Macintyre wrote more than a dozen books of naval history plus several monographs on naval subjects. On at least one occasion he told a colleague at the naval historical branch that he had to maintain such a prodigious literary output to keep his wife—always a sharp dresser—in fur coats.

I was able to assist him with U.S. material for several of his projects, and was a participant in his classic work Man-of-War: A History of the Combat Vessel (1968), for which Captain Edward (Ned) Beach, USN, wrote the preface. My favorite of all of his books was the autobiographic U-boat Killer (1956), that gives detailed and exciting descriptions of service and action in destroyers and frigates in the Battle of the Atlantic. Macintyre’s book rivals Nicholas Monsarrat’s 1951 novel The Cruel Sea for grasping the reader’s attention. Both books must be read—and the film Cruel Sea watched—by anyone attempting to comprehend the Battle of the Atlantic, the longest and, in several respects, most critical campaign of World War II.

But Macintyre always was self-effacing about his literary efforts: About his book The Privateers (1975), he commented to me, “Let’s hope the final result will not bore the reader as much as the writing has me!” Macintyre also wrote articles for several magazines, including the U.S. Naval Institute Proceedings.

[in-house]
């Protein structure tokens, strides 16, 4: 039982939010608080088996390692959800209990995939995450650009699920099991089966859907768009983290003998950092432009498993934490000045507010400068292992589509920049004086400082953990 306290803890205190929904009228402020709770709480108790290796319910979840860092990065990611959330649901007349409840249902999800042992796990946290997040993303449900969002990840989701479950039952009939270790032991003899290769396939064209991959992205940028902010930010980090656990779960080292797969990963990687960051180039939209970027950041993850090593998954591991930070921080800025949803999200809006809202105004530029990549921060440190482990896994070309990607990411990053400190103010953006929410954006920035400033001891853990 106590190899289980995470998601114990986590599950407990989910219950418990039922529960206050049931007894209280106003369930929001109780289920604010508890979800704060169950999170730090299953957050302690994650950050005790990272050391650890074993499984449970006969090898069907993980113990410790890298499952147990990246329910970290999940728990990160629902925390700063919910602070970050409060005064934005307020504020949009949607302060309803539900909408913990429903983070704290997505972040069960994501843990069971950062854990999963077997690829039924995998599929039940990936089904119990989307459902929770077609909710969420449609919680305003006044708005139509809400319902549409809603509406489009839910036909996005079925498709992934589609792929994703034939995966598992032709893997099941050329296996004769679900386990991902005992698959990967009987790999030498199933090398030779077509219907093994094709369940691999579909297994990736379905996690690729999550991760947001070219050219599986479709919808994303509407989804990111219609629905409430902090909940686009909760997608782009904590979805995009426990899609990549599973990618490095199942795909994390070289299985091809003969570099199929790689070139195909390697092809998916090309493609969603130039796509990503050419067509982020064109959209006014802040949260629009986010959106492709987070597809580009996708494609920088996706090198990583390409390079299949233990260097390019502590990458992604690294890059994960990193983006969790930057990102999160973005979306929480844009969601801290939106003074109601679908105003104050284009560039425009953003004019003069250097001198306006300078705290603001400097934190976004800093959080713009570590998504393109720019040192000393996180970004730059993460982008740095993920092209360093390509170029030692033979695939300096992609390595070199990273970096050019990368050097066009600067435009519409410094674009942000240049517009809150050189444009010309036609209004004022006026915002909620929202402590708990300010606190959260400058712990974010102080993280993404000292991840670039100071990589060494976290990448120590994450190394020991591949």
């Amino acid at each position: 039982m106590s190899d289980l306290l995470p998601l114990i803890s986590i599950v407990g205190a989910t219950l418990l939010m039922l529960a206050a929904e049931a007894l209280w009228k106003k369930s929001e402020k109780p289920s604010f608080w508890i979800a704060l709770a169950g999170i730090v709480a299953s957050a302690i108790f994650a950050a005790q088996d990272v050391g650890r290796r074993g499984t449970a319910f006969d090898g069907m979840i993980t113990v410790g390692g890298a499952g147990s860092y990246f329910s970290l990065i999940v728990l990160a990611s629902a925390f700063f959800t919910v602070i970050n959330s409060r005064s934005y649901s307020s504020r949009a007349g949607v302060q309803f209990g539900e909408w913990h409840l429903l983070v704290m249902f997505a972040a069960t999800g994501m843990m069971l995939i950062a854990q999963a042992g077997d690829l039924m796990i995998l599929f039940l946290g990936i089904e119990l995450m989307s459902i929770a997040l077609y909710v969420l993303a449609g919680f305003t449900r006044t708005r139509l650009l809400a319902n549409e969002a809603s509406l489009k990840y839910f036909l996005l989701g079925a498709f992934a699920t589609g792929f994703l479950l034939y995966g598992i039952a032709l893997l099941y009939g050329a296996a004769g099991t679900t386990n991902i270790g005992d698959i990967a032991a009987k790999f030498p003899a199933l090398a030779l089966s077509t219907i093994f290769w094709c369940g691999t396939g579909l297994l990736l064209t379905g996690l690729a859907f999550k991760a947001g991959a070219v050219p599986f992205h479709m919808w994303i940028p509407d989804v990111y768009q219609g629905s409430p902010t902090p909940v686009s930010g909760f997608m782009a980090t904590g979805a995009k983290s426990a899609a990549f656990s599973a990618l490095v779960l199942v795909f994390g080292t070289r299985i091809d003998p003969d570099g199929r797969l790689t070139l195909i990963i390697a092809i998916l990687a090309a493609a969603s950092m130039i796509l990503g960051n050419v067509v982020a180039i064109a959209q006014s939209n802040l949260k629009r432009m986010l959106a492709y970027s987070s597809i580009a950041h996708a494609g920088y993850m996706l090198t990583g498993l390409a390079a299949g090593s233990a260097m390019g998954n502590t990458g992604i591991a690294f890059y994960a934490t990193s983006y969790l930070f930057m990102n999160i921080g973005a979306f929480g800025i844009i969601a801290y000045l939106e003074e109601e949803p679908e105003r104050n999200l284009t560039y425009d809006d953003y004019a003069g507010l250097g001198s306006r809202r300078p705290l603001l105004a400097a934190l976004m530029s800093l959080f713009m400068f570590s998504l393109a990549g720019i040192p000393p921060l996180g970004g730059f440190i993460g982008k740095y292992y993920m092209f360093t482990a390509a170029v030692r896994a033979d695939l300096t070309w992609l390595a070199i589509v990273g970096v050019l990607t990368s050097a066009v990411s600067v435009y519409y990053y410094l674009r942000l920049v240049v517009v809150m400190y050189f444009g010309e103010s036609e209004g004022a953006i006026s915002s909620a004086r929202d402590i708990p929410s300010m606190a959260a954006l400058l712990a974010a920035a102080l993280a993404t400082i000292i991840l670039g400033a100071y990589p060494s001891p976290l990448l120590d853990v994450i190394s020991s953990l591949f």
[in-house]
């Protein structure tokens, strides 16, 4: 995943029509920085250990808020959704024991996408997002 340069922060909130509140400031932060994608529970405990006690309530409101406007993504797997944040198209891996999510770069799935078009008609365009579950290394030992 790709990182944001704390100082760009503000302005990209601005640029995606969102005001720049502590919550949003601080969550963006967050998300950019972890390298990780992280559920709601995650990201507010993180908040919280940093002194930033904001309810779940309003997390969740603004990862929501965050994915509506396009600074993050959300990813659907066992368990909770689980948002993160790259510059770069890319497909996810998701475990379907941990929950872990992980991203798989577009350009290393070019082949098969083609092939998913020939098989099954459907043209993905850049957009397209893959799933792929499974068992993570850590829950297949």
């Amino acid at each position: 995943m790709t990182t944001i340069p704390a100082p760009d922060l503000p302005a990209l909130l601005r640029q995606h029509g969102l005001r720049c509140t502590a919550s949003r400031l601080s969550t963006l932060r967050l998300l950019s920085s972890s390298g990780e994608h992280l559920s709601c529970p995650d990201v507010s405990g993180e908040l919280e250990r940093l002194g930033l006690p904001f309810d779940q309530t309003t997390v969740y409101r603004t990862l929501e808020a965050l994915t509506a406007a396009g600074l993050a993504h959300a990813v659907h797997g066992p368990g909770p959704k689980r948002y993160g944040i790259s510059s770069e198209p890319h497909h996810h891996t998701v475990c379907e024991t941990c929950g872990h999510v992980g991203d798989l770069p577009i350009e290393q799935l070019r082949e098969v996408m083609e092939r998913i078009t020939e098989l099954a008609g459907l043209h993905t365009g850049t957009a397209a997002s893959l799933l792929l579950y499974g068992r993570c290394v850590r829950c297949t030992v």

He and I corresponded frequently between my regular visits to London. When I was in London he would graciously host me for lunch at his club. And, on a couple of occasions, when my wife, Beverly, was with me, he and his wife, Monica, would entertain us at their home, Little Chart in Ashford (Kent). She, too, was a delightful personality…and smoked tiny cigars.

At lunch in Macintyre’s club one day, as we finished and the waiter inquired about coffee, I said that I preferred tea. Ha! I quickly learned that London’s top restaurants and private clubs never served tea with lunch. We adjourned to the lounge, where Macintyre ordered coffee and asked the waiter to fetch one of the housekeepers whom he knew. When she appeared—in starched white cap and apron over her black costume—Macintyre presented her with a shilling and said something along the lines of, “I know that you ladies keep a kettle on the boil in your cupboard. Could you please fix my young American friend with a cup of tea….” I had my tea!

Our many letters were filled with “business” as well as personal matters: 17 December 1970: “By the way, I am a grandpa since last September and very pleased with the design of the latest Donald Macintyre….” 15 October 1973: “We have had a most wonderful summer over here. Almost too dry by British standards and my garden was complaining loudly before the rains came during September. However, we have just harvested a fine crop of apples—lovely crisp Blenheim Oranges….”

Donald Macintyre’s death in 1981 marked the passing of an outstanding naval officer, anti-submarine practitioner, author, and historian.

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  1. Steve Daskal

    A fascinating reminiscence. I confess I did not really recognize MacIntyre’s name, but will add him to my list of authors to look up for my “leisure” reading.

  2. Lee Seligman, USNA '60

    Some day I must write a reminisce of my one famous “Characters I Have Known” [emphasis on “character”] failed attempt to kill me … (;^D … and of our reunion after a separation -truly involving [figuratively] “ships passing in the night”- of 56 years !